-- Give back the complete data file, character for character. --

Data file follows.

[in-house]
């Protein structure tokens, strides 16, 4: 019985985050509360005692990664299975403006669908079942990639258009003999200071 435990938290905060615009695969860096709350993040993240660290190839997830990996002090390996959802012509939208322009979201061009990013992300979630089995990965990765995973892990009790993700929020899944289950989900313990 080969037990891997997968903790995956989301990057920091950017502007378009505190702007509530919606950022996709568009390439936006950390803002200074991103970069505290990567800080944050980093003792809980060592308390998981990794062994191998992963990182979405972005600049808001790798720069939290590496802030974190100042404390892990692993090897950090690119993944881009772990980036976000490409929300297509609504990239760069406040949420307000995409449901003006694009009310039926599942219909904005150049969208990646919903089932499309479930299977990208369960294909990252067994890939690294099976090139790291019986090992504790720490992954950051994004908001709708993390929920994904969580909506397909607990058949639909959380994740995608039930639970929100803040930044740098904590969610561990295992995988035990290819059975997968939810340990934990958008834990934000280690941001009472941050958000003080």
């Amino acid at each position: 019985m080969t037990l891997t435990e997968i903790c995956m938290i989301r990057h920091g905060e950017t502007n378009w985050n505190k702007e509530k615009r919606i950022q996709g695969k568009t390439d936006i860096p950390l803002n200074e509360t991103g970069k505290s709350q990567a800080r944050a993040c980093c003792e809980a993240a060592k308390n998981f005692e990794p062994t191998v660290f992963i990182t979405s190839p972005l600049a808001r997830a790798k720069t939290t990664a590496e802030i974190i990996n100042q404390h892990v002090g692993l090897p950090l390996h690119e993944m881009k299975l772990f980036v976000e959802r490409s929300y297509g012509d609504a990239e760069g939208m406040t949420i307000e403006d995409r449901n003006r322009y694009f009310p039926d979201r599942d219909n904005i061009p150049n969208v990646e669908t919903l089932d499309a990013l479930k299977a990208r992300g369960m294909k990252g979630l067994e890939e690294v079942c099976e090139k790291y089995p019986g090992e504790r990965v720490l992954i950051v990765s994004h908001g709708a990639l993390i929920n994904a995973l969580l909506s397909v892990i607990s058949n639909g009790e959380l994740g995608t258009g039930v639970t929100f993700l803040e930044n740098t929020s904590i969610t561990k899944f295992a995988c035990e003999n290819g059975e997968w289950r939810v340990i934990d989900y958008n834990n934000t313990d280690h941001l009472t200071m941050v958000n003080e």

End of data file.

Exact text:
[in-house]
């Protein structure tokens, strides 16, 4: 019985985050509360005692990664299975403006669908079942990639258009003999200071 435990938290905060615009695969860096709350993040993240660290190839997830990996002090390996959802012509939208322009979201061009990013992300979630089995990965990765995973892990009790993700929020899944289950989900313990 080969037990891997997968903790995956989301990057920091950017502007378009505190702007509530919606950022996709568009390439936006950390803002200074991103970069505290990567800080944050980093003792809980060592308390998981990794062994191998992963990182979405972005600049808001790798720069939290590496802030974190100042404390892990692993090897950090690119993944881009772990980036976000490409929300297509609504990239760069406040949420307000995409449901003006694009009310039926599942219909904005150049969208990646919903089932499309479930299977990208369960294909990252067994890939690294099976090139790291019986090992504790720490992954950051994004908001709708993390929920994904969580909506397909607990058949639909959380994740995608039930639970929100803040930044740098904590969610561990295992995988035990290819059975997968939810340990934990958008834990934000280690941001009472941050958000003080």
């Amino acid at each position: 019985m080969t037990l891997t435990e997968i903790c995956m938290i989301r990057h920091g905060e950017t502007n378009w985050n505190k702007e509530k615009r919606i950022q996709g695969k568009t390439d936006i860096p950390l803002n200074e509360t991103g970069k505290s709350q990567a800080r944050a993040c980093c003792e809980a993240a060592k308390n998981f005692e990794p062994t191998v660290f992963i990182t979405s190839p972005l600049a808001r997830a790798k720069t939290t990664a590496e802030i974190i990996n100042q404390h892990v002090g692993l090897p950090l390996h690119e993944m881009k299975l772990f980036v976000e959802r490409s929300y297509g012509d609504a990239e760069g939208m406040t949420i307000e403006d995409r449901n003006r322009y694009f009310p039926d979201r599942d219909n904005i061009p150049n969208v990646e669908t919903l089932d499309a990013l479930k299977a990208r992300g369960m294909k990252g979630l067994e890939e690294v079942c099976e090139k790291y089995p019986g090992e504790r990965v720490l992954i950051v990765s994004h908001g709708a990639l993390i929920n994904a995973l969580l909506s397909v892990i607990s058949n639909g009790e959380l994740g995608t258009g039930v639970t929100f993700l803040e930044n740098t929020s904590i969610t561990k899944f295992a995988c035990e003999n290819g059975e997968w289950r939810v340990i934990d989900y958008n834990n934000t313990d280690h941001l009472t200071m941050v958000n003080e």